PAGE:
CONTRACTS QUESTIONED …
Formal complaints are being prepared against South Carolina GOP gubernatorial candidate Catherine Templeton – and the two state agencies which awarded her consulting contracts following her resignation as director of the S.C. Department of Health and Environmental Control (SCDHEC) in January of 2015.
According to citizen advocate Brenda Bryant, who is filing the complaints, Templeton’s contracts with SCDHEC and the Palmetto State’s Department of Revenue (SCDOR) should not have been issued on a no-bid basis. Bryant says she is forwarding her complaint regarding the contracts to John White, the interim director of the Palmetto State’s procurement services bureaucracy.
White’s agency is under the auspices of the S.C. State Fiscal Accountability Authority (SCSFAA) – a quasi-executive, quasi-legislative administrative entity which recently replaced the old S.C. Budget and Control Board.
One of the individuals who sits on that board? South Carolina governor Henry McMaster – Templeton’s top opponent in next spring’s “Republican” primary election.
According to state law, all contracts over the amount of $50,000 must awarded via competitive, sealed bidding. However there are dozens of exemptions from that requirement – including a sole source exemption in the event “there is only one source for the required supply, service, information technology, or construction item.”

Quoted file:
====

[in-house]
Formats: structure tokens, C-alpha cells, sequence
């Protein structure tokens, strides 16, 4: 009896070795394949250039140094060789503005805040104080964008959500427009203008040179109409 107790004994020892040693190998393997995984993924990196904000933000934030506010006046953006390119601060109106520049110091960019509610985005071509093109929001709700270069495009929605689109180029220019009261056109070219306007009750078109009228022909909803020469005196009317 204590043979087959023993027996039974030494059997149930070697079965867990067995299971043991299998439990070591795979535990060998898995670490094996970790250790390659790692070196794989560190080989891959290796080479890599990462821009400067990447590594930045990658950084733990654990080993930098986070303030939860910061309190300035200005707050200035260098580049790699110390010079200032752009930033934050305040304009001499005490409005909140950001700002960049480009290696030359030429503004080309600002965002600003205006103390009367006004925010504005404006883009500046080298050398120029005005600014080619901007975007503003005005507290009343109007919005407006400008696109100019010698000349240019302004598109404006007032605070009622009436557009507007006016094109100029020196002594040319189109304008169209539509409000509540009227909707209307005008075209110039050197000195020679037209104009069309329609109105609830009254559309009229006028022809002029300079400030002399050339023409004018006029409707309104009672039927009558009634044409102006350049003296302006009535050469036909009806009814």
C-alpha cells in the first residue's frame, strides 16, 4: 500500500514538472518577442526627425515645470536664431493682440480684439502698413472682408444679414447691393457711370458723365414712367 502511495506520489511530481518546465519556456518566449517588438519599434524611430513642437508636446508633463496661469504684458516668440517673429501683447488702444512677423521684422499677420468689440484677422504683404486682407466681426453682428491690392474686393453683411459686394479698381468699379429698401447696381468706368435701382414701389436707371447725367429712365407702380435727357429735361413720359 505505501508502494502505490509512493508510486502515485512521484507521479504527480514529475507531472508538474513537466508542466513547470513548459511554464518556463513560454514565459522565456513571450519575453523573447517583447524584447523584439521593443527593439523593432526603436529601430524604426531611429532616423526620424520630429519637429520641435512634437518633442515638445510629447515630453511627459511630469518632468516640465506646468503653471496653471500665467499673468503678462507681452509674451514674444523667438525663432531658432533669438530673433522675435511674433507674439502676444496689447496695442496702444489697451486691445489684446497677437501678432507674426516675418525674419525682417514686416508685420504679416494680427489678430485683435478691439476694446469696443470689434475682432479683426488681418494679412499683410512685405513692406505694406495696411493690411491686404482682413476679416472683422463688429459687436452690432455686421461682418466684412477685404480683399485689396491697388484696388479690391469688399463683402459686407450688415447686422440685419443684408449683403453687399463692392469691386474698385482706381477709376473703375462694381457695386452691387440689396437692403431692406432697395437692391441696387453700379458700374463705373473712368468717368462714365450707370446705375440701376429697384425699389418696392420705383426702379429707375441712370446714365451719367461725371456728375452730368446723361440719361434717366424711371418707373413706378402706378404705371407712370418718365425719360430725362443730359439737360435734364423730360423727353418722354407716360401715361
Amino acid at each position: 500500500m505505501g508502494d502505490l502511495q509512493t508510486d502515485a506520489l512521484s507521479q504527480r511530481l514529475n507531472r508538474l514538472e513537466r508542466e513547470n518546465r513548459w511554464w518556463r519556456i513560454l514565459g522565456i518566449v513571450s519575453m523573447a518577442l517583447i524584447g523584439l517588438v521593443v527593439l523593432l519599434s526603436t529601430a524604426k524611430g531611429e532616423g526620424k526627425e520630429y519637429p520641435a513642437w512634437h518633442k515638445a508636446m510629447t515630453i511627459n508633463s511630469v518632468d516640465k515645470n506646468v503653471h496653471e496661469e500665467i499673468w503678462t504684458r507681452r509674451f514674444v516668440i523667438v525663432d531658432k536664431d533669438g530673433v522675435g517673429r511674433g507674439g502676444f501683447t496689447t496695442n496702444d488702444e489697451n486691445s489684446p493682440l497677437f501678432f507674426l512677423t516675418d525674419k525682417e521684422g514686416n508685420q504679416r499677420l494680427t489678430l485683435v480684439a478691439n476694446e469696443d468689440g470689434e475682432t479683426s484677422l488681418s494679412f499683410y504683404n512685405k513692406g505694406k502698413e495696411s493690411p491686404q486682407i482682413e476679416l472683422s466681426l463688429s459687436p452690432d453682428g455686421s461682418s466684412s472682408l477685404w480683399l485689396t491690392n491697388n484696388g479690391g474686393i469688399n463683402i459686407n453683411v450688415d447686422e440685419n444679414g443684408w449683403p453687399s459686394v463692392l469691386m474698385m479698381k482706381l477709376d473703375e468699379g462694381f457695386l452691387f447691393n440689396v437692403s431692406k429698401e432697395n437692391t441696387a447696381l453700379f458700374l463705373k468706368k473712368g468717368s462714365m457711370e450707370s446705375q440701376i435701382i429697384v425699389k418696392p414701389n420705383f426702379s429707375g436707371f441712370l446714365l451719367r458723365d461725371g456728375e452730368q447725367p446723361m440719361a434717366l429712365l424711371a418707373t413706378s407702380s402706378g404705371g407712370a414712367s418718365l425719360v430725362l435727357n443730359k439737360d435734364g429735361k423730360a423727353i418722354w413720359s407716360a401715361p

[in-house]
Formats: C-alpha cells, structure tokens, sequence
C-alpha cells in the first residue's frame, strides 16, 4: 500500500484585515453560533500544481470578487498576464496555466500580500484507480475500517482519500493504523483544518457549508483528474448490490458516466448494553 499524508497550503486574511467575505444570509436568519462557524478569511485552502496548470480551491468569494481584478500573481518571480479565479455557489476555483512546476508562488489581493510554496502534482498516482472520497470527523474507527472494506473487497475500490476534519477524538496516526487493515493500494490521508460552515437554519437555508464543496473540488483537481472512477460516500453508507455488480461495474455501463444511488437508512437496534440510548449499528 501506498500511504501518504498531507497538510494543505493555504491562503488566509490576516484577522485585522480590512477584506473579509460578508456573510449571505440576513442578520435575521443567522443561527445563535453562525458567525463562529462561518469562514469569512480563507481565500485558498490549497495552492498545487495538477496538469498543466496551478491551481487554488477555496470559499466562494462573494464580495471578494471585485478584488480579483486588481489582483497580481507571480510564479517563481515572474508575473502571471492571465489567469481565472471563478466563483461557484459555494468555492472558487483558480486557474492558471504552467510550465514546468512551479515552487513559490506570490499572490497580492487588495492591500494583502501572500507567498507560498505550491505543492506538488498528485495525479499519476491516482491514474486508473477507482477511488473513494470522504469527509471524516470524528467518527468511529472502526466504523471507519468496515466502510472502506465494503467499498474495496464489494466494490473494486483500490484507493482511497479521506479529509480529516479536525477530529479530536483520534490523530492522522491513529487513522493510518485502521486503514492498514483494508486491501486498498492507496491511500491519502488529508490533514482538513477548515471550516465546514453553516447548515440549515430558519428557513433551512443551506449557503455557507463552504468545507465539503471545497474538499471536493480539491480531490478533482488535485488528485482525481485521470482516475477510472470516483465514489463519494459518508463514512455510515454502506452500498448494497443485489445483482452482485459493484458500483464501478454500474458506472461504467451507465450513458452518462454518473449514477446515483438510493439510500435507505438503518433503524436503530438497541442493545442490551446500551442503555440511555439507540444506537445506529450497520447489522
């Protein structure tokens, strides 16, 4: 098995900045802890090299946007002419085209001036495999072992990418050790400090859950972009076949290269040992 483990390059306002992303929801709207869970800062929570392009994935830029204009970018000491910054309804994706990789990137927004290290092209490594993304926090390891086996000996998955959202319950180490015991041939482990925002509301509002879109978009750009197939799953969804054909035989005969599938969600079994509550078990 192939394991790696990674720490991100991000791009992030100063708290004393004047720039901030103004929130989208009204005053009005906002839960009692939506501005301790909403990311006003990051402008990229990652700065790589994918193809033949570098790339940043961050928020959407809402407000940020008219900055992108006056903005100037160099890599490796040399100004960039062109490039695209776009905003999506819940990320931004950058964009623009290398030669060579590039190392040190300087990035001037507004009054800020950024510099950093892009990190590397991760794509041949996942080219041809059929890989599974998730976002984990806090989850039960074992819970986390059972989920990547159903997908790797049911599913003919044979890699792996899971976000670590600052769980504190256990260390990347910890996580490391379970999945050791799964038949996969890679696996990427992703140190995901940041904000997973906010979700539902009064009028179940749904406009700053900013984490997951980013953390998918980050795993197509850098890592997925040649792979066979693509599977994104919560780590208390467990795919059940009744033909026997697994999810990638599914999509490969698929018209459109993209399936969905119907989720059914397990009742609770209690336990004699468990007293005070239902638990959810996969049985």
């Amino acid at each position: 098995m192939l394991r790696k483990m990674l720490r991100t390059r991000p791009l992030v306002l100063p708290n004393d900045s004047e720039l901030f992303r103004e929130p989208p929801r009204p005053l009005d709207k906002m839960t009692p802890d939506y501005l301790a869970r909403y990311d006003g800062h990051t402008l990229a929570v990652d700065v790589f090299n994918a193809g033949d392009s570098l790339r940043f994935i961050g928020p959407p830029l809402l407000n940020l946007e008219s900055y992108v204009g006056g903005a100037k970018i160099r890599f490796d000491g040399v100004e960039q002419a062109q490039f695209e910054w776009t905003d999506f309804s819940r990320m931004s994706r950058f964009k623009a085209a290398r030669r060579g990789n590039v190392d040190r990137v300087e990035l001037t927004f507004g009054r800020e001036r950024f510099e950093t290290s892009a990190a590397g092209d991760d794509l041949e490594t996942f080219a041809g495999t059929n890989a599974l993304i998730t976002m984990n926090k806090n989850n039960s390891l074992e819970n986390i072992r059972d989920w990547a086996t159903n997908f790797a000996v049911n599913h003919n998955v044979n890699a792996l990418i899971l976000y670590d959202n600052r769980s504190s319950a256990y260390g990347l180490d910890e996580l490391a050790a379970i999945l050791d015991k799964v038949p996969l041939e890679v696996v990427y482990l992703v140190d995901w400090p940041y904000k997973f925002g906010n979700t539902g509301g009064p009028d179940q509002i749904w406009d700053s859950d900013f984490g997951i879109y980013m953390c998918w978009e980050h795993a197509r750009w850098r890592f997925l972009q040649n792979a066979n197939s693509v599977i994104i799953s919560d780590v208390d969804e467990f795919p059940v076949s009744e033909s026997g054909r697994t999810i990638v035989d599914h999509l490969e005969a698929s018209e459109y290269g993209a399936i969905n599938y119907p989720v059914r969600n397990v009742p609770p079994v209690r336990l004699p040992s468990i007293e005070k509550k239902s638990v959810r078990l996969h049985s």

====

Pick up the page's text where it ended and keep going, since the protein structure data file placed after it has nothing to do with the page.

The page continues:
Since one of Templeton’s contracts was issued to her in her capacity as a former director of a state agency, it seems that exemption would apply. As for the SCDOR contract, sources close to the agency say it was also a sole source procurement based on counsel Templeton “uniquely had to give.”
Whether the contracts awarded to Templeton withstand scrutiny or not, Bryant said she believes they were wasteful.
“I believe that South Carolina needs a governor who is fiscally responsible,” Bryant told us. “This is why South Carolina can’t pave roads – the taxpayers money is enriching state directors, consultants, legislators and lawyers. It’s time for fiscal responsibility.”
Templeton’s contracts were blasted last week by McMaster’s campaign – which is facing a tougher-than-expected challenge from the Charleston, S.C.-based attorney. Of course Templeton punched back – hard – once again proving that she is far more of a threat than McMaster’s campaign ever anticipated.
A spokesperson for Templeton’s campaign said the contracts she received were “standard practice” under former governor Nikki Haley and were approved by the SCSFAA.
“This is nothing but typical political games from politicians desperate to keep power,” the spokesperson told us.
As for Bryant, she told us she isn’t supporting Templeton or McMaster next spring.
“I don’t believe South Carolina needs a good ol’ boy or a good ol’ girl for governor,” she told us.
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